If you follow these rules then you will have a much happier and far more secure time online.Â And a daunting password may look like that at first, but you'll be amazed at how quickly you get used to using it.Advertisement
What a loaded topic! Many things go into this:
1. Does the site specify what you have to use for the password (min and max lengths, specific directions on what you can and can’t use in your password)? The more directions the site gives you, the easier it is to shape the keyspace that you have to attack.
2. If the site says that you can’t use certain characters in your password and/or tells you that it can be longer than a certain length, that means that they are either storing it in cleartext or with reverseable encryption. Why brute the login when you can hack the database and get a list of cleartext passwords?
3. Is the attacker going to bruteforce the login or is he going to get a list of hashes and attack them directly? How are the hashes stored, salted or bare?
How about lastpass or something of the kind? Just one solid password and as many strong (generated) passwords as sites you subscribe. So, you don’t compromise your security if one of it is disclosed.
I agree with Oneide here, LastPass or any password manager is the way to go. Just make sure you select a secure master password and generate ultra strong passwords for all the sites that you use.
This is really, really really really really quite incorrect. That table must have been made up on the spot, there’s no research behind it whatsoever. Passwords are stored as hashes, and even a plain text eight character all one case would take a good few days on a brute force method, provided that the password wasn’t in a dictionary. UGH. Do your research Ghacks, seriously. I’m pretty tempted to unsubscribe because this post misses the point so badly.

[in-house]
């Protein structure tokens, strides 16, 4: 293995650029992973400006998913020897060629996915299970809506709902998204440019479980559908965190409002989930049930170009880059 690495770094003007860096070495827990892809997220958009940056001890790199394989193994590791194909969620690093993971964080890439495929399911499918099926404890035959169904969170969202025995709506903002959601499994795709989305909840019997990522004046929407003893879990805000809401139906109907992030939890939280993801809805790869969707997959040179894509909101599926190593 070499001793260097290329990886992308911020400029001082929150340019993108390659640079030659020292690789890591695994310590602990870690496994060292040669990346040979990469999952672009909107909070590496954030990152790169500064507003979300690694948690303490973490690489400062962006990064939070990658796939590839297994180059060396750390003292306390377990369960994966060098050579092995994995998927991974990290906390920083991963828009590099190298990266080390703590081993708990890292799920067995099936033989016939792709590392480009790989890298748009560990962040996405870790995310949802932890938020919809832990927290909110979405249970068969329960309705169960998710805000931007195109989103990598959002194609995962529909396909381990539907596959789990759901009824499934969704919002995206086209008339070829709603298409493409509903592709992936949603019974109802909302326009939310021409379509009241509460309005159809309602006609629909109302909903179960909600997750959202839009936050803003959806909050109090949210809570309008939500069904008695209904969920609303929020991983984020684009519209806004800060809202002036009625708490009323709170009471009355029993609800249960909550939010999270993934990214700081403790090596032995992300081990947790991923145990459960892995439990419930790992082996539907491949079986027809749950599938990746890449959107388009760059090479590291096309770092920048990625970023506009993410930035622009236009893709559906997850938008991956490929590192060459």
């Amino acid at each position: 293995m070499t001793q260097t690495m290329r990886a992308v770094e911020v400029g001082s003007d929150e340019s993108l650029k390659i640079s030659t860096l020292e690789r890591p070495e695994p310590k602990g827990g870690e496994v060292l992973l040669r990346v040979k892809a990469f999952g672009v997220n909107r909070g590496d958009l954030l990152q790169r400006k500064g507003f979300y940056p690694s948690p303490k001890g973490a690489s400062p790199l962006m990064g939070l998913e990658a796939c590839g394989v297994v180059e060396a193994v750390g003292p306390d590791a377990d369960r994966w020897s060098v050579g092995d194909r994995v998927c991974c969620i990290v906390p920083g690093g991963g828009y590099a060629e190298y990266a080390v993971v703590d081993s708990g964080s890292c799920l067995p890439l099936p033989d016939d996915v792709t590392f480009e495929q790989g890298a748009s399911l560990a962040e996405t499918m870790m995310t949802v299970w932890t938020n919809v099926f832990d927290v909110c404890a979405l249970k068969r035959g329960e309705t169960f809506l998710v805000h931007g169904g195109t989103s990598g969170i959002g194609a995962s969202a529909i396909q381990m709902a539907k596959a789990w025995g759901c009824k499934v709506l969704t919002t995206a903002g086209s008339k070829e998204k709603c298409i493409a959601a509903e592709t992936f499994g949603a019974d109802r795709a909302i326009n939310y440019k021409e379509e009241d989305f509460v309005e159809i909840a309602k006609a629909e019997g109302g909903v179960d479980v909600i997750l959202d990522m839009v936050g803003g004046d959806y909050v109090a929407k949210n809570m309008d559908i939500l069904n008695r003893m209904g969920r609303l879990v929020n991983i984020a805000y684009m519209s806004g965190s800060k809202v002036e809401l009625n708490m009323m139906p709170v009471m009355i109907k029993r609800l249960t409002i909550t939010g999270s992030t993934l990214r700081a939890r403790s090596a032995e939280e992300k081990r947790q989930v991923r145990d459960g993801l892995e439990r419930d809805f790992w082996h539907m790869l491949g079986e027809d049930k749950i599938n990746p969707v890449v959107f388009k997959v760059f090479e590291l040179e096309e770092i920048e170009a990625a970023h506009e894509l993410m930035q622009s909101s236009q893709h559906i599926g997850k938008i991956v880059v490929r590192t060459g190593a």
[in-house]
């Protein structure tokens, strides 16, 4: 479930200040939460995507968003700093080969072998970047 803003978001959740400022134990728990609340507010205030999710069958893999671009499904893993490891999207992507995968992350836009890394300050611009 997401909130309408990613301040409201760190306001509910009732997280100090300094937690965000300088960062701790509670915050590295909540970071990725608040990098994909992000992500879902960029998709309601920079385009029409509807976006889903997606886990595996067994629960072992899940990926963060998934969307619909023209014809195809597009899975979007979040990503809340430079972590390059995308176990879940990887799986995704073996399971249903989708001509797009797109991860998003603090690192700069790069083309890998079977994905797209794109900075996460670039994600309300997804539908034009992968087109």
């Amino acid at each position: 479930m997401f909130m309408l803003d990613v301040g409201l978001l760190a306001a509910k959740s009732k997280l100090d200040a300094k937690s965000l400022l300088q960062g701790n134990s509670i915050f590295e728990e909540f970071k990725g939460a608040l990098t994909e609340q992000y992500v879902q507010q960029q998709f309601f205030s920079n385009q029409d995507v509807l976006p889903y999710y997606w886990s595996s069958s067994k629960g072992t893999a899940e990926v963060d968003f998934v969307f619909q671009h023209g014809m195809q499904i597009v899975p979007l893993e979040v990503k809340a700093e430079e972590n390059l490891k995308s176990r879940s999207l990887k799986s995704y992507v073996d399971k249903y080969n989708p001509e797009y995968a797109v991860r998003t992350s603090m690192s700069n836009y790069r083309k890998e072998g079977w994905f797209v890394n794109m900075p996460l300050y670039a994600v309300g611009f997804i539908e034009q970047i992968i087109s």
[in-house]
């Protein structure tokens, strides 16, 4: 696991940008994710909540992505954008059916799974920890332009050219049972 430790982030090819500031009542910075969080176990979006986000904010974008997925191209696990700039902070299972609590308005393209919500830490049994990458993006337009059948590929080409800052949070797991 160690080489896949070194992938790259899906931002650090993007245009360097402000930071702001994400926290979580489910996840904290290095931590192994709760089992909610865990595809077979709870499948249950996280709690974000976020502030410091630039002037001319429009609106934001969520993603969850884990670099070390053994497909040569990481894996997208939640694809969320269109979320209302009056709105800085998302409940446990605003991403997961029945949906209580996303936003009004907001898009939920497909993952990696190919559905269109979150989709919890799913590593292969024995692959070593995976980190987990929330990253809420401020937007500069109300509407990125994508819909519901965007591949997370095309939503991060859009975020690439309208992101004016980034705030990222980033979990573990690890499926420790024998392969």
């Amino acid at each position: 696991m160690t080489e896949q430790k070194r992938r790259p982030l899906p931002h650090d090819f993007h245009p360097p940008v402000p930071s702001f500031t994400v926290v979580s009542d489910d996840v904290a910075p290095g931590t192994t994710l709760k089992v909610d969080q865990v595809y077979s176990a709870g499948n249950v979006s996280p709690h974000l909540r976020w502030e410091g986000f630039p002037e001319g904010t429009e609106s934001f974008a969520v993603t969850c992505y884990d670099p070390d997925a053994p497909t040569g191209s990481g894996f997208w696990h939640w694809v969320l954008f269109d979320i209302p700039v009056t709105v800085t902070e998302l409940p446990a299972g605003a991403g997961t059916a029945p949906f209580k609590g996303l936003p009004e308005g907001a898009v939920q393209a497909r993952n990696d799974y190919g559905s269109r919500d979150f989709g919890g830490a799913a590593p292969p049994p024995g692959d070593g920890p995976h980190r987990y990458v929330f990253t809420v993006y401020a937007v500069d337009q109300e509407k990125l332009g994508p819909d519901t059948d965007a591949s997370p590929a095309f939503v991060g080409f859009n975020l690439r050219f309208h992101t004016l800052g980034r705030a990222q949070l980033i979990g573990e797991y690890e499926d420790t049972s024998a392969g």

Yeah, it looks like the numbers are out of proportion. Using the 35-minute value would indicate that the computer searches through 50 million possibilities a second (assuming it refers to the average time for a bruteforce search), in which case the 10-second value is totally wrong, but the rest of the numbers “make sense”.
The main reason why this chart doesn’t apply to the services in question is that most of them have anti-hacking measures built in, such as limiting the logins to 1 per second or locking the account after 10 consecutive failures etc. For a system without such measures (stored unsalted hashes, and zip file passwords, say) it might still be possible to achieve high speeds, but for those with stronger protection it is just not practical.
Of course, it is also likely that more than 1 PC will be cracking, so don’t relax too soon. The point still stands, since weak passwords are still easier to crack (or at least, will be cracked first). The more valuable the data/access, the more important the password strength is.
Yes, exactly like Oneide said. Use a password manager, which has only one strong password as hell and then all your passowrds are safe. So I use Sticky Password manager, which is a great tool for protecting online identity.